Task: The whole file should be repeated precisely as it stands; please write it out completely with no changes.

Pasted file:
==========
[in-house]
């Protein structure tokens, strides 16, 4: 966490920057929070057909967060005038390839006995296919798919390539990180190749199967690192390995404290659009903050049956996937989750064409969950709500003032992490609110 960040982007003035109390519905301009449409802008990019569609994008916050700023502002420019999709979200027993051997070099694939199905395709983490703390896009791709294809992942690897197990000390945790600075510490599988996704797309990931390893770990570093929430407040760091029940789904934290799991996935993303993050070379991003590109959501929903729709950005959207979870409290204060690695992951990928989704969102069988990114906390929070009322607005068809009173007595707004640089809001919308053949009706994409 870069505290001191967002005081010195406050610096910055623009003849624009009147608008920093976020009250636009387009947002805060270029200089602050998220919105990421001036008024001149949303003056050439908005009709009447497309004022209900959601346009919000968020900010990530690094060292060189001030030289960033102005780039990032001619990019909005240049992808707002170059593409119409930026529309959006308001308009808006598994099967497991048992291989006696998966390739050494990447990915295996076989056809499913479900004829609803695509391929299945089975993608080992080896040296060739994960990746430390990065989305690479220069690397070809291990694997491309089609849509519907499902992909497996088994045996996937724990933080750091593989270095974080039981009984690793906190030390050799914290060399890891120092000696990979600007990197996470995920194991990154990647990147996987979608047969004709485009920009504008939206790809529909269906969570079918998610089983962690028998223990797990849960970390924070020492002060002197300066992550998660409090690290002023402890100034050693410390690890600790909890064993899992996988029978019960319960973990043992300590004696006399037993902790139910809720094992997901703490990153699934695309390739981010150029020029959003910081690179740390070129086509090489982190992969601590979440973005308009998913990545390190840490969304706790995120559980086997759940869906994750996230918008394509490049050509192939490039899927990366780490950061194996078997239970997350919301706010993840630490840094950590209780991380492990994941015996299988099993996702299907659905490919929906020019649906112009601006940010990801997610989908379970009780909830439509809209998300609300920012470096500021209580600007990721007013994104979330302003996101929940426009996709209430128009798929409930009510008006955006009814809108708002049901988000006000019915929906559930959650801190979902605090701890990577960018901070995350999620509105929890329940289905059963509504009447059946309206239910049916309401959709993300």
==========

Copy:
[in-house]
């Protein structure tokens, strides 16, 4: 966490920057929070057909967060005038390839006995296919798919390539990180190749199967690192390995404290659009903050049956996937989750064409969950709500003032992490609110 960040982007003035109390519905301009449409802008990019569609994008916050700023502002420019999709979200027993051997070099694939199905395709983490703390896009791709294809992942690897197990000390945790600075510490599988996704797309990931390893770990570093929430407040760091029940789904934290799991996935993303993050070379991003590109959501929903729709950005959207979870409290204060690695992951990928989704969102069988990114906390929070009322607005068809009173007595707004640089809001919308053949009706994409 870069505290001191967002005081010195406050610096910055623009003849624009009147608008920093976020009250636009387009947002805060270029200089602050998220919105990421001036008024001149949303003056050439908005009709009447497309004022209900959601346009919000968020900010990530690094060292060189001030030289960033102005780039990032001619990019909005240049992808707002170059593409119409930026529309959006308001308009808006598994099967497991048992291989006696998966390739050494990447990915295996076989056809499913479900004829609803695509391929299945089975993608080992080896040296060739994960990746430390990065989305690479220069690397070809291990694997491309089609849509519907499902992909497996088994045996996937724990933080750091593989270095974080039981009984690793906190030390050799914290060399890891120092000696990979600007990197996470995920194991990154990647990147996987979608047969004709485009920009504008939206790809529909269906969570079918998610089983962690028998223990797990849960970390924070020492002060002197300066992550998660409090690290002023402890100034050693410390690890600790909890064993899992996988029978019960319960973990043992300590004696006399037993902790139910809720094992997901703490990153699934695309390739981010150029020029959003910081690179740390070129086509090489982190992969601590979440973005308009998913990545390190840490969304706790995120559980086997759940869906994750996230918008394509490049050509192939490039899927990366780490950061194996078997239970997350919301706010993840630490840094950590209780991380492990994941015996299988099993996702299907659905490919929906020019649906112009601006940010990801997610989908379970009780909830439509809209998300609300920012470096500021209580600007990721007013994104979330302003996101929940426009996709209430128009798929409930009510008006955006009814809108708002049901988000006000019915929906559930959650801190979902605090701890990577960018901070995350999620509105929890329940289905059963509504009447059946309206239910049916309401959709993300």